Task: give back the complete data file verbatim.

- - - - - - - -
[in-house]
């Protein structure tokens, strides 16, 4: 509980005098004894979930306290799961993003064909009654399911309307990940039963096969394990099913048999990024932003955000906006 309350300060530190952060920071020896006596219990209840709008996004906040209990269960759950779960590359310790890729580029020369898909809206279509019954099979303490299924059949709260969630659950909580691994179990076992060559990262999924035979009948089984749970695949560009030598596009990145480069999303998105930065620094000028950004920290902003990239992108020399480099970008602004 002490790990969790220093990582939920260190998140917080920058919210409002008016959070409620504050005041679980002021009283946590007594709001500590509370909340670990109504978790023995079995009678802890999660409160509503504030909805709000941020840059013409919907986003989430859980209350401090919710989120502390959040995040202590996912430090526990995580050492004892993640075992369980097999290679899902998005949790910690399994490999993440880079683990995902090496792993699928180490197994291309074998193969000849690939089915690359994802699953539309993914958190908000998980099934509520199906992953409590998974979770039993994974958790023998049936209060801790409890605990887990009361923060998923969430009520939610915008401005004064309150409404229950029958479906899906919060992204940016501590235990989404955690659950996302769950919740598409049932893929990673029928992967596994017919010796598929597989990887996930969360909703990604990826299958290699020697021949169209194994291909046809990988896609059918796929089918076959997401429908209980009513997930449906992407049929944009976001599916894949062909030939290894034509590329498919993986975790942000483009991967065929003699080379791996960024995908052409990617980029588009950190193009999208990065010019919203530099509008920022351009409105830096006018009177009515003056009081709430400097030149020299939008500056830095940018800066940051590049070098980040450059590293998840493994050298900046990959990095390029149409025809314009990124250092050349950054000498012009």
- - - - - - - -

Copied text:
[in-house]
């Protein structure tokens, strides 16, 4: 509980005098004894979930306290799961993003064909009654399911309307990940039963096969394990099913048999990024932003955000906006 309350300060530190952060920071020896006596219990209840709008996004906040209990269960759950779960590359310790890729580029020369898909809206279509019954099979303490299924059949709260969630659950909580691994179990076992060559990262999924035979009948089984749970695949560009030598596009990145480069999303998105930065620094000028950004920290902003990239992108020399480099970008602004 002490790990969790220093990582939920260190998140917080920058919210409002008016959070409620504050005041679980002021009283946590007594709001500590509370909340670990109504978790023995079995009678802890999660409160509503504030909805709000941020840059013409919907986003989430859980209350401090919710989120502390959040995040202590996912430090526990995580050492004892993640075992369980097999290679899902998005949790910690399994490999993440880079683990995902090496792993699928180490197994291309074998193969000849690939089915690359994802699953539309993914958190908000998980099934509520199906992953409590998974979770039993994974958790023998049936209060801790409890605990887990009361923060998923969430009520939610915008401005004064309150409404229950029958479906899906919060992204940016501590235990989404955690659950996302769950919740598409049932893929990673029928992967596994017919010796598929597989990887996930969360909703990604990826299958290699020697021949169209194994291909046809990988896609059918796929089918076959997401429908209980009513997930449906992407049929944009976001599916894949062909030939290894034509590329498919993986975790942000483009991967065929003699080379791996960024995908052409990617980029588009950190193009999208990065010019919203530099509008920022351009409105830096006018009177009515003056009081709430400097030149020299939008500056830095940018800066940051590049070098980040450059590293998840493994050298900046990959990095390029149409025809314009990124250092050349950054000498012009």